We find the approach of Bolt and Oltz persuasive. "Not only do hospital staff doctors have interests that diverge from each other, but they have interests that may well be out of sync with the interests of the hospital." Blumstein & Sloan, Antitrust and Hospital Peer Review, Law & Contemp. Probs. 7, 51 (1988); see also Kissam, Webber, Bigus & Holzgraefe, Antitrust and Hospital Privileges: Testing the Conventional Wisdom, 70 Calif.L.Rev. 595, 639-40 (1982) (concluding that a medical staff may conspire with its hospital for section 1 purposes because physicians are "outside agents" of the hospital and "independent entrepreneurs"). Here, the physicians on the Page Memorial medical staff operated not as agents of Page Memorial during the peer review process but instead as independent sole practitioners, pursuing in many instances personal economic interests. Consequently, we hold that the peer review decisions of a hospital and its medical staff members may be subject to the penalties of section 1 of the Sherman Act.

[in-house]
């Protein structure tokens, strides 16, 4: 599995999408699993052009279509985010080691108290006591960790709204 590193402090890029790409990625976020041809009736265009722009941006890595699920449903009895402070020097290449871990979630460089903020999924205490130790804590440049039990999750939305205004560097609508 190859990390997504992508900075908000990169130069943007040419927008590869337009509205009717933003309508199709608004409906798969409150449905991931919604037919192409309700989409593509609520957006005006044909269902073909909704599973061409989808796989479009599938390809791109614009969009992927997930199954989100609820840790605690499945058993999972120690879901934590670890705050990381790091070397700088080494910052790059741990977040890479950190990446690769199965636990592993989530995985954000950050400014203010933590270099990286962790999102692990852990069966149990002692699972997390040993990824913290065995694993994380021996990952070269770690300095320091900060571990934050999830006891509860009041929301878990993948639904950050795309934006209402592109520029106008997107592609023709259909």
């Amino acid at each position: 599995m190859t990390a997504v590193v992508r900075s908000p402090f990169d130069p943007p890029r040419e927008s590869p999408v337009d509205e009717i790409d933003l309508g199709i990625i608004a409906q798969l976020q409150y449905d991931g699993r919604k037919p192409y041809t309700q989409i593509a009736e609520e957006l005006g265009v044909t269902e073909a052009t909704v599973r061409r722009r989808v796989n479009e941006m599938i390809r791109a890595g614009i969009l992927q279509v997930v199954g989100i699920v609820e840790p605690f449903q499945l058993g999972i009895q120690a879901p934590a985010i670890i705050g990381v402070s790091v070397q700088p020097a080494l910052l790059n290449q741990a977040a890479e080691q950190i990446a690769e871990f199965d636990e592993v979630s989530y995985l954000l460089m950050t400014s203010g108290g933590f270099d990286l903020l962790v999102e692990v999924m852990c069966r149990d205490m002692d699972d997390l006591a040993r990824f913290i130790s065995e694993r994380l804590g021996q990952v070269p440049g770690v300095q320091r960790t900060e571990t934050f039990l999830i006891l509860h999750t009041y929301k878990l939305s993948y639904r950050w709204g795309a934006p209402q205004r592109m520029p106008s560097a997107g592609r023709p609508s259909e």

That the members of a medical staff may conspire with each other and with hospital personnel does not mean, however, that the conspiracy requirement of section 1 is automatically satisfied. To meet that requirement, Dr. Oksanen must of course also prove that the members actually did conspire. Bolt, 891 F.2d at 819. In granting summary judgment with respect to all of Dr. Oksanen's claims, the district court concluded that the plaintiff presented insufficient evidence of conspiratorial conduct. However, the district court reached that conclusion without permitting Dr. Oksanen an opportunity to depose witnesses or serve interrogatories. Although both parties did submit voluminous exhibits and affidavits to the court prior to the summary judgment hearing, the interrogatories sent by the plaintiff had not been returned when the district court stayed all discovery pending the disposition of the motions for summary judgment.